By Robin Diamond, MSN, JD, RN, Senior Vice President of Patient Safety and Risk Management, The Doctors Company
The recent WannaCry ransomware attack that crippled the United Kingdom’s National Health Service (NHS) showed how more than money and IT security are at risk—patient safety is also compromised by a cyberattack.
After WannaCry, I asked myself: Would physicians and hospital staff know how to respond to protect patient safety if all computer access suddenly vanished? So I reached out to experts to share their concerns as well as their plans to protect patients.
Some physicians have considered the potential danger and prepared a response, which is often a return to paper records when EHR systems go down. But that might not always be easy, or even possible.
This is why Marcus Tower, MD, director of gynecology at Hillcrest Hospital (part of the Cleveland Clinic Health System), always keeps a paper backup of patient records that can be accessed quickly in the event of a computer failure. While he said losing access to computer records would be devastating to patient safety, access to paper backups would enable him to continue seeing patients even if his system was offline. Without a computer system, Dr. Tower would keep notes with time stamps.
Anesthesiologist Randolph Steadman, MD, MS, at the University of California, Los Angeles, said in case of computer failure, ordering labs, imaging, and other diagnostic tests would be done by paper form and transmitted within the hospital by fax and/or conveyed by phone with paper forms to follow. But that would only be a workaround. Patient care overall would be affected, with registration slowed, he noted. Many clinicians and staff would be challenged to adapt to non-digital processes.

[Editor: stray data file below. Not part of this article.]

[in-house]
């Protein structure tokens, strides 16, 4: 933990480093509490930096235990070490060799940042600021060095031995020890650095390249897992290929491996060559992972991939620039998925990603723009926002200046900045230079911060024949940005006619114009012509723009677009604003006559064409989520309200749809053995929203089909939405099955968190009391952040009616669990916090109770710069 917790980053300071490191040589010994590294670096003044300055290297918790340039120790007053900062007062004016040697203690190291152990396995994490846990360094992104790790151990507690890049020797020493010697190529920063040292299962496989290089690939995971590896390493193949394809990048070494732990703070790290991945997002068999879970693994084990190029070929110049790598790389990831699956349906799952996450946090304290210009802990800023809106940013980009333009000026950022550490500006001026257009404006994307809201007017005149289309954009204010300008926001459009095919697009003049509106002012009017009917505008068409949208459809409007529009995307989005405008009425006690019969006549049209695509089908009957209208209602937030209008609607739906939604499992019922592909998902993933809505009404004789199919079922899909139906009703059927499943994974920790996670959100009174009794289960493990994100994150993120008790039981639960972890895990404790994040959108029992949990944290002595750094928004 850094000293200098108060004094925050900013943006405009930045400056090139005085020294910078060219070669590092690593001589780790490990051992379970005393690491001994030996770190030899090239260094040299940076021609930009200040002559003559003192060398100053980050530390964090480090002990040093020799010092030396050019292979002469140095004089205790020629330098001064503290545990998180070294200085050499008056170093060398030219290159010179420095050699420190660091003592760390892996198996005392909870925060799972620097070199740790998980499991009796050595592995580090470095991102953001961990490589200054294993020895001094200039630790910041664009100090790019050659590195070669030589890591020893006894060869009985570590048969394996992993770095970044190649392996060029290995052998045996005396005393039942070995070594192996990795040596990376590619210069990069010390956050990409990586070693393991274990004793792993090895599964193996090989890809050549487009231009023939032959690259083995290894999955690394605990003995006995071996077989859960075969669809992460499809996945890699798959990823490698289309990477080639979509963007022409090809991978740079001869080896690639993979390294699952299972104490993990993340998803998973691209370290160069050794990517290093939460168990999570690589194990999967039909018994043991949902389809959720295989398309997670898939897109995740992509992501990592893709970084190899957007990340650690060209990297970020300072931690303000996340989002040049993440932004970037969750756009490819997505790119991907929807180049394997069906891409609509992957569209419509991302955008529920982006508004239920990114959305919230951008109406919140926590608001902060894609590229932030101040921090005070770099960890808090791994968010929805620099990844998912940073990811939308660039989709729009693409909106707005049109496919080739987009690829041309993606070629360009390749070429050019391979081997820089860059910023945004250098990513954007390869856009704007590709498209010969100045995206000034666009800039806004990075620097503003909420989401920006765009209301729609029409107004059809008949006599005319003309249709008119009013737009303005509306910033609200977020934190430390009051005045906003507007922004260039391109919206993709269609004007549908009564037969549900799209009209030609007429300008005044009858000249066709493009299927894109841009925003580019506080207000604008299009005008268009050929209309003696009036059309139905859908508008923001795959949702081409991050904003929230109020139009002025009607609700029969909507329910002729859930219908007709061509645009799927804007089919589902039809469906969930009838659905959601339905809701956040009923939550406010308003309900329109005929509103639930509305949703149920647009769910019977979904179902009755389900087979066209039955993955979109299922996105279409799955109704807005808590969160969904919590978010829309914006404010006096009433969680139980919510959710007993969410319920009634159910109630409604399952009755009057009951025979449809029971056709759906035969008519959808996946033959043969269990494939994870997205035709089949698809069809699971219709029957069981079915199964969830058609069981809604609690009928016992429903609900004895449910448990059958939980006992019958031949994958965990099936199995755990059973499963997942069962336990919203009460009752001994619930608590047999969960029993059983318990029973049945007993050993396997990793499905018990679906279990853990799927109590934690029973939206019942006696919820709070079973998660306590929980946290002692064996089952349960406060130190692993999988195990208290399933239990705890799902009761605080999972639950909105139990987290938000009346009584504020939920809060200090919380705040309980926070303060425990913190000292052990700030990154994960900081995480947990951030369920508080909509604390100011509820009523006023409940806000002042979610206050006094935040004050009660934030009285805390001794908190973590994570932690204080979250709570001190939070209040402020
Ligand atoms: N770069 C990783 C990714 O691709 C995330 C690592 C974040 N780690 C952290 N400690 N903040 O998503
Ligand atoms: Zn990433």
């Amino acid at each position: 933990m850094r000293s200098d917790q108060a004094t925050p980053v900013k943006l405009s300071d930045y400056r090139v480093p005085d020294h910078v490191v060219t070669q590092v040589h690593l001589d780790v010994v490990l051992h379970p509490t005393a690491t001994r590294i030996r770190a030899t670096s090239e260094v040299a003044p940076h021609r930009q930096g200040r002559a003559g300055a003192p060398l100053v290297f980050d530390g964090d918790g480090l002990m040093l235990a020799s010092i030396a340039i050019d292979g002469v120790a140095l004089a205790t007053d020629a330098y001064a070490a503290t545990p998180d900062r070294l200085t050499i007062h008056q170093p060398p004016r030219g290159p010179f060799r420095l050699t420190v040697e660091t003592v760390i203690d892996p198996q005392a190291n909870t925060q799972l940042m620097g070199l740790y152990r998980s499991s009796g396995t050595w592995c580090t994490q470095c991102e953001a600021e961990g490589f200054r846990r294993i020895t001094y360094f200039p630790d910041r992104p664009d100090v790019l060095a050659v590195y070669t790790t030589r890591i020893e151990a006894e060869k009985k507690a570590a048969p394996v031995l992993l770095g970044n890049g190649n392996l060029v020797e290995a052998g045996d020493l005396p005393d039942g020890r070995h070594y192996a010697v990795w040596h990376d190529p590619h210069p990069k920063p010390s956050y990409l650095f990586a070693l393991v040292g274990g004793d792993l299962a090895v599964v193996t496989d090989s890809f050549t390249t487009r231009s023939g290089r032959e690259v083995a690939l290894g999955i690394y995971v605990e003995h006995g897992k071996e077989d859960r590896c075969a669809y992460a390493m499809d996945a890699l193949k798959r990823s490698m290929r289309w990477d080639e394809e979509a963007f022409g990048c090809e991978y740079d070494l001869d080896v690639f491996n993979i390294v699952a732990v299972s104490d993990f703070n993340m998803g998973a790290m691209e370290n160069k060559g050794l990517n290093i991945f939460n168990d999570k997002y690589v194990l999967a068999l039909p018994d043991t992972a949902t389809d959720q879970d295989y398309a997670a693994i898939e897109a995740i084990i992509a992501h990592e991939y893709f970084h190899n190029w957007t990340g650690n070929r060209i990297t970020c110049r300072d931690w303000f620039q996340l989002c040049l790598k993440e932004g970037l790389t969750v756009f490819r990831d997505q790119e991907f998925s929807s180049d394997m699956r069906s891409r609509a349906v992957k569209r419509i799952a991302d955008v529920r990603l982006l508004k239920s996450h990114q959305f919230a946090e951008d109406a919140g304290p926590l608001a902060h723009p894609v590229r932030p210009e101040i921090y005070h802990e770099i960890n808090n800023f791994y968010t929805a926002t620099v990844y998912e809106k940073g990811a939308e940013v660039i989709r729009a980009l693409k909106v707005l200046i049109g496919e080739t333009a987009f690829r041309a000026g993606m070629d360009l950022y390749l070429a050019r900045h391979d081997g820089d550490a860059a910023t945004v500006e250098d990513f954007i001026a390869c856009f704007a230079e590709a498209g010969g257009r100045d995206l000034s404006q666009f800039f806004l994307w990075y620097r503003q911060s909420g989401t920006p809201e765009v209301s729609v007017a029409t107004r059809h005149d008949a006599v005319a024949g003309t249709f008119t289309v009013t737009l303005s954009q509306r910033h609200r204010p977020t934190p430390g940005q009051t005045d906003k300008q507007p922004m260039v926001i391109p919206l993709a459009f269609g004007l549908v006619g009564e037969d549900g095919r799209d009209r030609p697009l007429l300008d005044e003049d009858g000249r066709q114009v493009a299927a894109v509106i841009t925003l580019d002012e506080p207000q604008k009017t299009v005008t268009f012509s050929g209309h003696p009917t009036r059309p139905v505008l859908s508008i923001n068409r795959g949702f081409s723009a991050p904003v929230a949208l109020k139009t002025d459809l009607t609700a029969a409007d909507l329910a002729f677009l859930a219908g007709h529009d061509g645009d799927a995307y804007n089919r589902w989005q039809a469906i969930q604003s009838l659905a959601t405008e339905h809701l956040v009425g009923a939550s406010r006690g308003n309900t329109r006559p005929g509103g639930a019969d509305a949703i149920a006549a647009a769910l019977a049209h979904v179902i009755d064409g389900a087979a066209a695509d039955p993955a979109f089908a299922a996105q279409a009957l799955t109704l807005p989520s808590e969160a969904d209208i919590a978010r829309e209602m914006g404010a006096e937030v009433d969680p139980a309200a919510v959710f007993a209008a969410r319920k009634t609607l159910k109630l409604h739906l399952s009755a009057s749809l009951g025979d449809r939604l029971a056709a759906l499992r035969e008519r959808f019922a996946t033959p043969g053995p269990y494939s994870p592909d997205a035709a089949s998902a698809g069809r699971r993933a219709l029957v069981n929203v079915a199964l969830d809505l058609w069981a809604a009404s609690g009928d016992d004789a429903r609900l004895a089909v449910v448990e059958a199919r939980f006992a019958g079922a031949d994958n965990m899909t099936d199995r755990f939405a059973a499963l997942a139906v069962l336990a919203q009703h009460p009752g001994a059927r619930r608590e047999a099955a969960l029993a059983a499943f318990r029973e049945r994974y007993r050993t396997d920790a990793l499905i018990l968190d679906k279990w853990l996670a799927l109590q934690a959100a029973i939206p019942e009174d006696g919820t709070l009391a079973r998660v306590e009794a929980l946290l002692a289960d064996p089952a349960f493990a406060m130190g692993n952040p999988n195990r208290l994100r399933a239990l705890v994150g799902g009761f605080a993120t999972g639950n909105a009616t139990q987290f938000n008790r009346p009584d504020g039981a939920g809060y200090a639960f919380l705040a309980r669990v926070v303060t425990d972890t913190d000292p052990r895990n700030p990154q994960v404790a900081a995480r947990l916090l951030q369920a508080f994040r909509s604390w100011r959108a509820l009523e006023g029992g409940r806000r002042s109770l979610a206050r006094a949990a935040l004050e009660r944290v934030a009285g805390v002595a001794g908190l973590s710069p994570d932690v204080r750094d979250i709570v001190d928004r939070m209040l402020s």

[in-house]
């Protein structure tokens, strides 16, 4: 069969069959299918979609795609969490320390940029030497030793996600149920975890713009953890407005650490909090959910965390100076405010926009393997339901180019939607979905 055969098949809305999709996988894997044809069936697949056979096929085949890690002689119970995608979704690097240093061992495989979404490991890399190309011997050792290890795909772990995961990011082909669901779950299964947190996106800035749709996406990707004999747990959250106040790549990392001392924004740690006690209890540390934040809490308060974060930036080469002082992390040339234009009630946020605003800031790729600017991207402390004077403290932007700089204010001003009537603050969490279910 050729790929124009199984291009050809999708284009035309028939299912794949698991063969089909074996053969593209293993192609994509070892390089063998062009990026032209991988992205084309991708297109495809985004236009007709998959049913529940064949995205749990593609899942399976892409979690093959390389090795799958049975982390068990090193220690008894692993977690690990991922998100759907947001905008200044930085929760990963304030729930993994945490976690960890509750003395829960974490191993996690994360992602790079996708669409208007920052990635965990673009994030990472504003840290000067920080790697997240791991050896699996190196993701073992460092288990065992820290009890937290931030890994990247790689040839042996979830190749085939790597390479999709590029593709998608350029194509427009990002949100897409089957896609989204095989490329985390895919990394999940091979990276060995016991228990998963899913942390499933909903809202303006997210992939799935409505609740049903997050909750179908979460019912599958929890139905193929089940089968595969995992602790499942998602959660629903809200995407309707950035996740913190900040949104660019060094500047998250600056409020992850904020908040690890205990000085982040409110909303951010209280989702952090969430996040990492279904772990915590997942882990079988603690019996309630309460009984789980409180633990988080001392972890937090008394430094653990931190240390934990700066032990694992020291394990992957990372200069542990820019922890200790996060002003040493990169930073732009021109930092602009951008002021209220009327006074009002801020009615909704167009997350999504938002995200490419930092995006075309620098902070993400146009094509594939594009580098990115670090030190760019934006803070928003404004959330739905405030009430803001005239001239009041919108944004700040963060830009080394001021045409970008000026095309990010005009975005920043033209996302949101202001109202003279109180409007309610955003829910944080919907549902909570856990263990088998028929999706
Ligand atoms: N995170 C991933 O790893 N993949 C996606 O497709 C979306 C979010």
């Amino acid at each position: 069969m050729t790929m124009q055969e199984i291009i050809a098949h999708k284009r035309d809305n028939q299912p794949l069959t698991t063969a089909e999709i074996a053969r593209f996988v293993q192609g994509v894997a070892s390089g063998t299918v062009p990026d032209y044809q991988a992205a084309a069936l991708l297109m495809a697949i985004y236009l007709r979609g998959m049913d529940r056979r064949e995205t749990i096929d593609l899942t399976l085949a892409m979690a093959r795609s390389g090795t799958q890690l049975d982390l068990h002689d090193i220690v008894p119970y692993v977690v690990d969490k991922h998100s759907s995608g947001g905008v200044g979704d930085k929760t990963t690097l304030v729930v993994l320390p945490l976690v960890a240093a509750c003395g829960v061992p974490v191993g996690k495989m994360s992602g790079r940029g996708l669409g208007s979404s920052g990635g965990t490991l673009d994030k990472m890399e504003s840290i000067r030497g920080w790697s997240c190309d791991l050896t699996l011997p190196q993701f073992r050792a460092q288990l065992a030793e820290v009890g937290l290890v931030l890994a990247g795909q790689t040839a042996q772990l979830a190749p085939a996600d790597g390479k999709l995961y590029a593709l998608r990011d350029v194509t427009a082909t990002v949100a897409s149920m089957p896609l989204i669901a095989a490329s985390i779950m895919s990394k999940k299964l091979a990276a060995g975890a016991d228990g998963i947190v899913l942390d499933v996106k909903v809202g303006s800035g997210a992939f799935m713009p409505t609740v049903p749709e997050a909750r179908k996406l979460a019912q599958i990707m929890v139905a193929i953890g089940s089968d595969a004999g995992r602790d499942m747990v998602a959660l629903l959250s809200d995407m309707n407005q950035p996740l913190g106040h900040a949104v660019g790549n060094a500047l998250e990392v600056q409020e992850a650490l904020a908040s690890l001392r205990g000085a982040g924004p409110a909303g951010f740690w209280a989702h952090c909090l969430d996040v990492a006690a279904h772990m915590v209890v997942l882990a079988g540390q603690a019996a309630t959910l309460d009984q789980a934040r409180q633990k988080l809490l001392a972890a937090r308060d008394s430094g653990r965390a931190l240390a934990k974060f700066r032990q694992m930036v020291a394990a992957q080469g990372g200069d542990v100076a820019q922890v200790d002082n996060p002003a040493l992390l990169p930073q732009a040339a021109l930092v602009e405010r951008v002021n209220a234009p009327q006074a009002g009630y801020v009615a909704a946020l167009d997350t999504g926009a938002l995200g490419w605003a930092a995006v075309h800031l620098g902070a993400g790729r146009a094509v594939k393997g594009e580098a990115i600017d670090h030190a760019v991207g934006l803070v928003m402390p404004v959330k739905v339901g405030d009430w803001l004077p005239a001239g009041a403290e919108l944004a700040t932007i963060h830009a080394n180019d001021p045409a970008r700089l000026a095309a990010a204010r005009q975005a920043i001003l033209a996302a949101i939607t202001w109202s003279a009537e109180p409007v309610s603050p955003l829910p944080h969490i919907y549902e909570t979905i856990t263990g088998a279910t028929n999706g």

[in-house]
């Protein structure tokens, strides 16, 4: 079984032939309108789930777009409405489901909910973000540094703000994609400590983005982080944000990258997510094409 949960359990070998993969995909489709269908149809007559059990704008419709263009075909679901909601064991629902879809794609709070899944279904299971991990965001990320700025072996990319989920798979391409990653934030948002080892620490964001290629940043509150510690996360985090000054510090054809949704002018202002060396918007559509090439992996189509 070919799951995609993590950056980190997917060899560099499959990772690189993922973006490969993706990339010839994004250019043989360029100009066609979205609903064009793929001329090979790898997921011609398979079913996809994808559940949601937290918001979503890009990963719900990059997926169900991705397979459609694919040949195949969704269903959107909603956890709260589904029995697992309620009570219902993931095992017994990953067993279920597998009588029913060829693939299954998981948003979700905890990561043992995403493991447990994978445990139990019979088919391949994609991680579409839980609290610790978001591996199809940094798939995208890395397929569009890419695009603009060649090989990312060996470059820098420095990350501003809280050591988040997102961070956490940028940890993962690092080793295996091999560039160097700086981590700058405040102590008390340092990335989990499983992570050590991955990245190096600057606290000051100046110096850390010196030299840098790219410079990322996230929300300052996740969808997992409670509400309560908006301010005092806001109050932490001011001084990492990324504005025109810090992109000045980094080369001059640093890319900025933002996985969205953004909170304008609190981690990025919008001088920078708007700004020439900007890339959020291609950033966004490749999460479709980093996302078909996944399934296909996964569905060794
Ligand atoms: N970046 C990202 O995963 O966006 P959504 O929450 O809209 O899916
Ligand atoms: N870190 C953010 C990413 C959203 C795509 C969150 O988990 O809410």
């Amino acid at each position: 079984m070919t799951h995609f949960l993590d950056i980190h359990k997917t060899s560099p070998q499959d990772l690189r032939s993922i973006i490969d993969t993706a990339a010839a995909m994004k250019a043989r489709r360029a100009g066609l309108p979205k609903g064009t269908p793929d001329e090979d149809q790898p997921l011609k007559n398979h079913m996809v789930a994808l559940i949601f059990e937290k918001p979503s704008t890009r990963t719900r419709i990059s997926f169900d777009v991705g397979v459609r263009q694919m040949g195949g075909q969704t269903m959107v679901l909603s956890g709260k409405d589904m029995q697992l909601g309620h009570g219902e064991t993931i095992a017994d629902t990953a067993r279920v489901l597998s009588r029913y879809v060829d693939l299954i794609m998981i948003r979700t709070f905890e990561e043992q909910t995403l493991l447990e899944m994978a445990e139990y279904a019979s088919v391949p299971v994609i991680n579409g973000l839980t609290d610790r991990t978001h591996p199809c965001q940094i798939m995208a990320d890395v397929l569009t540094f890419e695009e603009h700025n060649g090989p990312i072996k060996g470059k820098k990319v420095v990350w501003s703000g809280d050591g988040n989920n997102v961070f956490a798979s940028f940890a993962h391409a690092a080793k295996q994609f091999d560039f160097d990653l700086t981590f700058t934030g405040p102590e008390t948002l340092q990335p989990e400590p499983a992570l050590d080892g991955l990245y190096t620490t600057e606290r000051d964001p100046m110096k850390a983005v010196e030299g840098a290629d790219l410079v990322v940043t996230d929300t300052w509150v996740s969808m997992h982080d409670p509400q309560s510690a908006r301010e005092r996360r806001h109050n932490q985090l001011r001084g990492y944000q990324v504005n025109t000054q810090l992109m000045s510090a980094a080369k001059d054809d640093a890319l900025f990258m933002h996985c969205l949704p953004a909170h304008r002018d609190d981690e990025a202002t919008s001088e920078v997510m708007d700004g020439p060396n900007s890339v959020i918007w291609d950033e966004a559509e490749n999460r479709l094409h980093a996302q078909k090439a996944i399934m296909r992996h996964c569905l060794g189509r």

The ER could be hit hard by a cyberattack, but the physicians and staff there might be best prepared to respond, says Roneet Lev, MD, FACEP, chief of emergency medicine at Scripps Mercy Hospital in San Diego, California, and president of the Independent Emergency Physicians Consortium.
“Emergency departments have all experienced downtime with computer systems,” Dr. Lev said. “At our facility, we call this ‘Code White.’ When we hear ‘Code White’ on the speaker system, we know to get out the white board and the markers, and that things will be slower. It’s annoying and no one likes it, but we’d manage by keeping track of patients the old-fashioned way.”
Even so, a “Code White” still leaves clinicians without a way to refer to any medical records that are stored electronically.
Workarounds can only accomplish so much, Dr. Lev noted. A cyberattack could affect all computer-related hospital activities.
What these experts all seem to agree on is that in the face of an attack, the best way to protect patients is to return to practices that worked before computers.
As Ralph Gambardella, MD, orthopedic surgeon and president of the Kerlan-Jobe Orthopaedic Clinic (affiliated with Cedars-Sinai) in Los Angeles, so aptly stated: “Rather than relying on computers, I still believe that talking to—and communicating directly with—my patients is the best way to impact patient safety.”